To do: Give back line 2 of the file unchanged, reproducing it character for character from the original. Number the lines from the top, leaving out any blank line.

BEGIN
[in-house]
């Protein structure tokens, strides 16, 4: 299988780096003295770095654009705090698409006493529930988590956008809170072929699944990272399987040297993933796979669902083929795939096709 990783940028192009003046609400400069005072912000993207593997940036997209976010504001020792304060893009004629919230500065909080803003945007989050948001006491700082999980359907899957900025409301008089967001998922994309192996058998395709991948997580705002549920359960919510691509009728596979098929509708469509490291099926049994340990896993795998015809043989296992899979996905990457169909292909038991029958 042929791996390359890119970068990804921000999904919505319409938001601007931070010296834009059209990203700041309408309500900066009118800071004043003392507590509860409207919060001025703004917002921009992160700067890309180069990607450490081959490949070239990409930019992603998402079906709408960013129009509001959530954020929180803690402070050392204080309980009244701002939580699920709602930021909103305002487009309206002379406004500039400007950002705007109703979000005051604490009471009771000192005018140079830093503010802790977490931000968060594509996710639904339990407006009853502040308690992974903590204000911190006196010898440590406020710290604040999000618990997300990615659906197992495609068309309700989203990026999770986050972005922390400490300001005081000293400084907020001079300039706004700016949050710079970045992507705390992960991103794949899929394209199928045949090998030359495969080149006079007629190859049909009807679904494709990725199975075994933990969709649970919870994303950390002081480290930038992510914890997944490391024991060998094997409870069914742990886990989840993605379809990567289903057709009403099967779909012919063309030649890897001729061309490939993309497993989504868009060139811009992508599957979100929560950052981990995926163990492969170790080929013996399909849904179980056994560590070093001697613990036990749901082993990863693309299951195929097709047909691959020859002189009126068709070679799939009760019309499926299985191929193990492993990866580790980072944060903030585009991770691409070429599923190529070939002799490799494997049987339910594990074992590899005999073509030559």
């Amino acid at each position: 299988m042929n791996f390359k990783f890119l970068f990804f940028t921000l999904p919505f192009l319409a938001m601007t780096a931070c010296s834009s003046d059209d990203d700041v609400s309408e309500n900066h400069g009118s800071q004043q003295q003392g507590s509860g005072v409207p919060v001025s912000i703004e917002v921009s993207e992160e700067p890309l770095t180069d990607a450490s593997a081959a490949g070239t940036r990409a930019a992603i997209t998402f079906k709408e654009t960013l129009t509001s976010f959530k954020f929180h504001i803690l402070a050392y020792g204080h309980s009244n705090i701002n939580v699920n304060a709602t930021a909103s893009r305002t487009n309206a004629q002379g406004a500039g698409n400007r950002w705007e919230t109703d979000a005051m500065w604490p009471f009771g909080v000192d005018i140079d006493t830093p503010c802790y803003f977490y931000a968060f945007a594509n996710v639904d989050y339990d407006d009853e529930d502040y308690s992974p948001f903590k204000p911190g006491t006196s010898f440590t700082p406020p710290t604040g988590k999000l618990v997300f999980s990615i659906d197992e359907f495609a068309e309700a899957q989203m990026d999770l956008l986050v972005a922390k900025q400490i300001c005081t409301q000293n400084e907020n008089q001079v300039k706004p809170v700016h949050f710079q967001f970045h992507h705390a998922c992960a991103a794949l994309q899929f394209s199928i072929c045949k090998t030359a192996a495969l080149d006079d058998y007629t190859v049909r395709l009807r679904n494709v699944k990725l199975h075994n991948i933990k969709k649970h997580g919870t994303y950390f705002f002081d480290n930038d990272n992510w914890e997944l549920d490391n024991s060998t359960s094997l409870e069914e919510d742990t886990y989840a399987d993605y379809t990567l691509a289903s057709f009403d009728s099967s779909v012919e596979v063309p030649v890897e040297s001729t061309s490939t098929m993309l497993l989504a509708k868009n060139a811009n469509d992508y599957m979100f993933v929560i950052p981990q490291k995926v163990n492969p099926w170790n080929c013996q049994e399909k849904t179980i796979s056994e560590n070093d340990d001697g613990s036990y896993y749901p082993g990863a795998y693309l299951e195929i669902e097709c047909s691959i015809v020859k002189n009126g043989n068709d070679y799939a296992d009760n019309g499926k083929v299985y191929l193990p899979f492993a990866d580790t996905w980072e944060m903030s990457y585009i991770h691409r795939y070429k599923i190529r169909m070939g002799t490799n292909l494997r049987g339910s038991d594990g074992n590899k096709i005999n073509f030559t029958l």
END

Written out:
């Protein structure tokens, strides 16, 4: 299988780096003295770095654009705090698409006493529930988590956008809170072929699944990272399987040297993933796979669902083929795939096709 990783940028192009003046609400400069005072912000993207593997940036997209976010504001020792304060893009004629919230500065909080803003945007989050948001006491700082999980359907899957900025409301008089967001998922994309192996058998395709991948997580705002549920359960919510691509009728596979098929509708469509490291099926049994340990896993795998015809043989296992899979996905990457169909292909038991029958 042929791996390359890119970068990804921000999904919505319409938001601007931070010296834009059209990203700041309408309500900066009118800071004043003392507590509860409207919060001025703004917002921009992160700067890309180069990607450490081959490949070239990409930019992603998402079906709408960013129009509001959530954020929180803690402070050392204080309980009244701002939580699920709602930021909103305002487009309206002379406004500039400007950002705007109703979000005051604490009471009771000192005018140079830093503010802790977490931000968060594509996710639904339990407006009853502040308690992974903590204000911190006196010898440590406020710290604040999000618990997300990615659906197992495609068309309700989203990026999770986050972005922390400490300001005081000293400084907020001079300039706004700016949050710079970045992507705390992960991103794949899929394209199928045949090998030359495969080149006079007629190859049909009807679904494709990725199975075994933990969709649970919870994303950390002081480290930038992510914890997944490391024991060998094997409870069914742990886990989840993605379809990567289903057709009403099967779909012919063309030649890897001729061309490939993309497993989504868009060139811009992508599957979100929560950052981990995926163990492969170790080929013996399909849904179980056994560590070093001697613990036990749901082993990863693309299951195929097709047909691959020859002189009126068709070679799939009760019309499926299985191929193990492993990866580790980072944060903030585009991770691409070429599923190529070939002799490799494997049987339910594990074992590899005999073509030559």